Category: Rare Genetic and Metabolic Diseases
Objective: To describe the neuroimaging findings and their importance in the prognosis during the treatment. Additionally, to describe the state of art of the treatment.
Background: Wilson’s disease (WD) is a rare metabolic disorder involving copper metabolism and neuroimaging is an important part of the evaluation. The finding of “face of giant panda” as pathognomonic of WD, is infrequently noted (1). Changes in the brain MRI are present in symptomatic patients, involving almost all the structures of the brain. After treatment with chelating agents, clinical deterioration occurs in 10% of patients. It can be reversible in 53% of cases and partially improve in 13%. The reason for this deterioration is poorly understood (2).
Method: We performed a systematic review from 2012 to 2022 in Pubmed, Google Scholar and Cochrane. We described treatment options and advances based on an unusual case. Our patient was diagnosed with WD at age 19, treated initially with penicillamine for 2 years. The treatment was stopped and after several years he developed gait difficulty and became wheelchair bound. A basal MRI was performed six months before our initial evaluation. Penicillamine was restarted, a repeat brain MRI (2 months after) showed worsening of the basal ganglia lesions, atrophy and additional deposits all over the brain. His neurological status deteriorated, and he died. He was asymptomatic from 15 years before his decline. A video is presented as supplementary material.
Results: The use of penicillamine in patients with WD, particularly in the dystonic forms, is controversial, including reports of worsening of symptoms after initial therapy. Brewer (3) suggested that penicillamine should not be used as initial therapy. On the other hand, Walshe (4) considers penicillamine as the treatment of choice. Our patient’s MRI showed marked progression within the lentiform nuclei, thalamus and caudate nucleus, globus pallidum bilaterally, brainstem, and brachium pontis in two months. To our knowledge these severe changes have not been reported under this clinical scenario.
Conclusion: WD can lead to neurologic involvement and a spectrum of neuroradiological changes. It is important to be aware of these findings. The patient worsened despite treatment. We present the state of the art in WD treatment and compare the imaging findings as a possible prognostic tool.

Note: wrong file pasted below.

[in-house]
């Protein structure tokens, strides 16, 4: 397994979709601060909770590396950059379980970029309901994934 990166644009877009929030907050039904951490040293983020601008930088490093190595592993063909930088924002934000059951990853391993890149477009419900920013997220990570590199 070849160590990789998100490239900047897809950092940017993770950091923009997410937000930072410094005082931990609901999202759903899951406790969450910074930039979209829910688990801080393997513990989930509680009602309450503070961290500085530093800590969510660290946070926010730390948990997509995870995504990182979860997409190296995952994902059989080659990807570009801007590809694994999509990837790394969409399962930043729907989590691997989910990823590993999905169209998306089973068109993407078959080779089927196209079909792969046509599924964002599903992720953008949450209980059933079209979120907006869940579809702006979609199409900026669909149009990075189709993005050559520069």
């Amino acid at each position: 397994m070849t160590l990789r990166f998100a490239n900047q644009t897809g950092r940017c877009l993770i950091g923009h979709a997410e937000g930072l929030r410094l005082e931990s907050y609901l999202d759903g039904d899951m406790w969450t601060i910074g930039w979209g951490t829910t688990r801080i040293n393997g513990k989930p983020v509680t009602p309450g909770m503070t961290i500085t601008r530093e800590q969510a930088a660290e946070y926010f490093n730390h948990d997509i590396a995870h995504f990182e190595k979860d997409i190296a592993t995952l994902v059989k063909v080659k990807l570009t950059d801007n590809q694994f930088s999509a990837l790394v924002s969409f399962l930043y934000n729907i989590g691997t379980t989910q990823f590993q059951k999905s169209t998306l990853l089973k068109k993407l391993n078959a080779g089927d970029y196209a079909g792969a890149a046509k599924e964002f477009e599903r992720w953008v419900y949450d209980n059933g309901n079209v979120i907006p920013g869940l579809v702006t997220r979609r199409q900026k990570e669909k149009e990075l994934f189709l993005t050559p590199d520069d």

References: 1. Shribman S, Poujois A, Bandmann O, Czlonkowska A, Warner TT. Wilson’s disease: update on pathogenesis, biomarkers and treatments. J Neurol Neurosurg Psychiatry. 2021 Oct;92(10):1053-1061. doi: 10.1136/jnnp-2021-326123. Epub 2021 Aug 2. PMID: 34341141.
2. Helio A.G. Teive, MD, PhD, Arnolfo de Carvalho, MD, PhD, Renato P. Munhoz, MD, PhD, Adriana Moro, MD, PhD, Mariana Moscovich, MD, Egberto Reis Barbosa, MD, PhD, Imaging and Clinical Worsening After Penicillamine Treatment inWilson’s Disease. Movement Disorders Clinical Practice , 2015; 447-448
3. Brewer GJ. Penicillamine should not be used as initial therapy in Wilson’s disease. Mov Disord1999;14:551–554.2.
4. Walshe JM. Penicillamine: the treatment of first choice for patients withWilson’s disease. Mov Disord1999;14:545–550.
To cite this abstract in AMA style:E. Urrea-Mendoza, S. Zaheer, F. Revilla. Deterioration in Wilson’s Disease despite treatment. Are the neuroimaging findings useful as prognostic factor? [abstract]. Mov Disord. 2022; 37 (suppl 2). https://www.mdsabstracts.org/abstract/deterioration-in-wilsons-disease-despite-treatment-are-the-neuroimaging-findings-useful-as-prognostic-factor/. Accessed September 22, 2023.
« Back to 2022 International Congress
MDS Abstracts - https://www.mdsabstracts.org/abstract/deterioration-in-wilsons-disease-despite-treatment-are-the-neuroimaging-findings-useful-as-prognostic-factor/